One of my classmates in the jewelry studio, had been exploring fold forming. I was intrigued with the forms that he was making, and so I started making them. I was also in love with the process of silver granulation, and enameling. Naturally I combined all three. My first step was to make a sample, I started with a copper sheet and formed it to the correct size to fit on my finger and needed to figure out the best method of enameling the shape.

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When enameling your want the piece to essentially float in the kiln, so placing it on a tripod so it balances on these 3 tiny spots. With this ring the weight was not even and i needed 2 or 3 tripod for the piece to float. After a satisfactory sample was made the fine silver sheet was formed. The granules were cut and made from long length of wire. I fused each granule in place and enameled the surface.

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I decided to etch the surface to give it a satin finish, I wasn’t pleased. I chose to ‘heal’ the surface by putting it in the kiln again to give it a polished luster again, except I absolutely RUINED the piece. The enameled bubbled and cracked, and the surface was so cloudy you couldn’t see the granules. I was devastated. I turned in the piece the next day, and my professor told me I had 24 hours to remake it. Pssshhh! What the hell, I spent 3 weeks making this piece! How was I going to be able to make another one in 24 hours to make the professional photo shoot we had?!?!?! She was bat shit crazy! Or maybe I was… Because I DID!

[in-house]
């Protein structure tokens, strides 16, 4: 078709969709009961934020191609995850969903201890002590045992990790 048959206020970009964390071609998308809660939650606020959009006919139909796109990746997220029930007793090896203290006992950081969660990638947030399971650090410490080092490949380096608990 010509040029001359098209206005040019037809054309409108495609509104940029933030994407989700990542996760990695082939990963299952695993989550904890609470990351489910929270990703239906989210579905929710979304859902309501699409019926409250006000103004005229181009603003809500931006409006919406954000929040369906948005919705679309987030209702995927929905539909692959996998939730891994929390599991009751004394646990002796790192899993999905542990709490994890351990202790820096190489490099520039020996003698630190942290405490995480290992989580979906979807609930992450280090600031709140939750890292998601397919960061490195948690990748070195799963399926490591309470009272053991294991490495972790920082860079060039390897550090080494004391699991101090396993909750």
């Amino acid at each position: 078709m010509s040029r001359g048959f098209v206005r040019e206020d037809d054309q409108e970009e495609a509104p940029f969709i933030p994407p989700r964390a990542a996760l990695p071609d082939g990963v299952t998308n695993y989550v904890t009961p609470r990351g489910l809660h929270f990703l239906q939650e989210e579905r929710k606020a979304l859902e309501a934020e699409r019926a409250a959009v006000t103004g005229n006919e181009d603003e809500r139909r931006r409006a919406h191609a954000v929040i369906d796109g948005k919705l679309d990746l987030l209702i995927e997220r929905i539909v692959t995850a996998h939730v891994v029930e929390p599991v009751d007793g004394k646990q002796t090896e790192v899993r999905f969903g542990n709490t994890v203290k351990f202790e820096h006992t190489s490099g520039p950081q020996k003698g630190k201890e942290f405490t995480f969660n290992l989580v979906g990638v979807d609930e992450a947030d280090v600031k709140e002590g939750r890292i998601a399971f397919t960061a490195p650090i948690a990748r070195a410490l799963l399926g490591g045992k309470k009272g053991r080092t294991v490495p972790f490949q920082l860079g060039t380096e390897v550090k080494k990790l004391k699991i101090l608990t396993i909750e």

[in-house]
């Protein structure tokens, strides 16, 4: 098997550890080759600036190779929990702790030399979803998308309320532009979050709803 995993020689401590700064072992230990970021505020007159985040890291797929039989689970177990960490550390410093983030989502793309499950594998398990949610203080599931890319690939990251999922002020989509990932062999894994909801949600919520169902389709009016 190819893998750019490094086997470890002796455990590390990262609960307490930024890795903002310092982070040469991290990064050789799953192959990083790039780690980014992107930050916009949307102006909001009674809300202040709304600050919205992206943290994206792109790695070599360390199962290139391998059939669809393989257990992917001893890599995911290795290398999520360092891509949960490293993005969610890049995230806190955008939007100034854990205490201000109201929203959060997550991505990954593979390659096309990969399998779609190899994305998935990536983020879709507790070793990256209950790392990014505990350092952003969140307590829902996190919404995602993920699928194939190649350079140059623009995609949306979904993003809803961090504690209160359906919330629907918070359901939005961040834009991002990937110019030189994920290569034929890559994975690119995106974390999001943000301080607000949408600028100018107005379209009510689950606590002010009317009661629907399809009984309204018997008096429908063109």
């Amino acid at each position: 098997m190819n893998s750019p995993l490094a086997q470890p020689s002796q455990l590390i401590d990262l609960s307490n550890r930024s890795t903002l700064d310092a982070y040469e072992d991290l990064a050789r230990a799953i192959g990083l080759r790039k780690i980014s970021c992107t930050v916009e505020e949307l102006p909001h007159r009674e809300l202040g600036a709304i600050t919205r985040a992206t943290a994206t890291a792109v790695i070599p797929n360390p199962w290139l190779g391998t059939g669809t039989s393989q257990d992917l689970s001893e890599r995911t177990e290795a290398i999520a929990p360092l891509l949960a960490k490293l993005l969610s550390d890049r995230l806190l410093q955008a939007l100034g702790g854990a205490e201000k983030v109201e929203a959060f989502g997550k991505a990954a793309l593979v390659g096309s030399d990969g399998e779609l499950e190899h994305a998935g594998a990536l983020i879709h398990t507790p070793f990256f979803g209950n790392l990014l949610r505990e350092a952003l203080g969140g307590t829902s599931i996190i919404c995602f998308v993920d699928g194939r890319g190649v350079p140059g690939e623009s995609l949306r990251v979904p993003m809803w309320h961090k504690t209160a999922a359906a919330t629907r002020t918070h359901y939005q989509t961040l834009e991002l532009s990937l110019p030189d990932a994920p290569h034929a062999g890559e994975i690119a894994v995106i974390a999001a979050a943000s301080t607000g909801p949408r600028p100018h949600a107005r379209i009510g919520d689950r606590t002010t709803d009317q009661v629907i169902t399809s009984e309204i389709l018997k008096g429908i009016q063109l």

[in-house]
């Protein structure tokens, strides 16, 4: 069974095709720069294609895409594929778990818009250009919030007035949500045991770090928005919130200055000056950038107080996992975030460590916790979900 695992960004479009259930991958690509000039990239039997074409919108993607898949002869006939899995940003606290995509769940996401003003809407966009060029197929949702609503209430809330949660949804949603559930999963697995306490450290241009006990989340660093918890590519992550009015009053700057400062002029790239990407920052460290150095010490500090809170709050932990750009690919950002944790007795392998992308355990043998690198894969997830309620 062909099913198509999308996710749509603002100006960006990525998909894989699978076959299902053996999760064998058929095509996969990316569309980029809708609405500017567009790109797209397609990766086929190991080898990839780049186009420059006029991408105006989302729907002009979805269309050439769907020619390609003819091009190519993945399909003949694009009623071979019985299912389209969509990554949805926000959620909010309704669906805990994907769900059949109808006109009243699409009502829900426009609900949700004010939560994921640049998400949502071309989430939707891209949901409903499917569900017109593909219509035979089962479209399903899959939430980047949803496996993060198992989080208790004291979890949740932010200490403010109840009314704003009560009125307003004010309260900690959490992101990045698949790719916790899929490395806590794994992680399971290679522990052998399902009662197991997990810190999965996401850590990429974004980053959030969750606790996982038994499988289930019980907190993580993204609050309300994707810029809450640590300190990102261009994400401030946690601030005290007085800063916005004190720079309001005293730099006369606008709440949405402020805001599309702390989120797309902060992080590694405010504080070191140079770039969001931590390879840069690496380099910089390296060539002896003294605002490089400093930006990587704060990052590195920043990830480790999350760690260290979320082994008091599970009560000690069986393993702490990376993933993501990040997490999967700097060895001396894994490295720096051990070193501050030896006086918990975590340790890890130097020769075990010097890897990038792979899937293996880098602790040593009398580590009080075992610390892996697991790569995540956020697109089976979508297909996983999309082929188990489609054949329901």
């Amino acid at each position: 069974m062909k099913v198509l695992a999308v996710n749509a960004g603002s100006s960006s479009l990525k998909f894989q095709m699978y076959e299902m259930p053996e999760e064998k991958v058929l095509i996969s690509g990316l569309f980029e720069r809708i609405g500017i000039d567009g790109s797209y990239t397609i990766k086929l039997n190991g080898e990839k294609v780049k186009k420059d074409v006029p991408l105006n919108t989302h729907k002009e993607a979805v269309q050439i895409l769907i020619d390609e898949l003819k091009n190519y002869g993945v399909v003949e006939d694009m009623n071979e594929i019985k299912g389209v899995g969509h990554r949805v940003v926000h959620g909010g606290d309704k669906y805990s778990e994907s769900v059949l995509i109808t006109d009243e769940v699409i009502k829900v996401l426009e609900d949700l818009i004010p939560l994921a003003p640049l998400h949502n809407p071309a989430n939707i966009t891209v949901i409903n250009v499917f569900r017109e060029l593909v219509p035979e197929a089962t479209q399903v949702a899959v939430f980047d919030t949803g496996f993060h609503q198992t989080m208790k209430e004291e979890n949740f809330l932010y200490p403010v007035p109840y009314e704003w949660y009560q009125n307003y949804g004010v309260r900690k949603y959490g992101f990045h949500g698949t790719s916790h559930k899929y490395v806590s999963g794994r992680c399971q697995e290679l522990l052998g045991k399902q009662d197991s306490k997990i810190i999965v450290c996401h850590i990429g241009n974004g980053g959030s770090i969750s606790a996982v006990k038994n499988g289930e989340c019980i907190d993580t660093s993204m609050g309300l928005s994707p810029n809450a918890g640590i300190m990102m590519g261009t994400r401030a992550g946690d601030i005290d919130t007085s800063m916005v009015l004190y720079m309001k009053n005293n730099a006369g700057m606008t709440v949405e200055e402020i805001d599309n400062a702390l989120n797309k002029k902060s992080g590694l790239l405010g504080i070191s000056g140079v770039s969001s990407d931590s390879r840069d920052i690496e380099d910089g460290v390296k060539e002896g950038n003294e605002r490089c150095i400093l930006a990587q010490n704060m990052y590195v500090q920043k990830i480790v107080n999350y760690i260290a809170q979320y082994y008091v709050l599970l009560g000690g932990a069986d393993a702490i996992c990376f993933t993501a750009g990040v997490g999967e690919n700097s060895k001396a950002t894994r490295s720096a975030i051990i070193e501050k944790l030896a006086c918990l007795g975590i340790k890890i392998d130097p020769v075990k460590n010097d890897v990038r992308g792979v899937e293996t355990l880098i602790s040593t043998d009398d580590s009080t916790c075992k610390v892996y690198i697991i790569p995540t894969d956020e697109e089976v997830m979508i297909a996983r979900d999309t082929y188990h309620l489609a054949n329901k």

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I formed another sheet of fine silver, threw a ton of granules on the surface and enameled it. At the same time I used the ruined ring to experiment with, adding enamel, layering colors, and heating the piece for an extended amount of time. By the time of the photo shoot I fixed the ruined ring and had a second finished one. I was crazier than my crazy professor!

The two rings are shown as a pair, opposite twins. The first ring has more granules on a thicker sheet of silver the outside appears to be black but it is really layers of blue green orange and red, and some black. The second ring was formed from a thinner sheet of silver, there are less granules, and the form is opposite of the original. It is also enameled but I left the outside of the ring bare leaving the fine silver exposed. The two rings have a drastic difference in weight, one is light the other dark, and the forms are similar but opposite.

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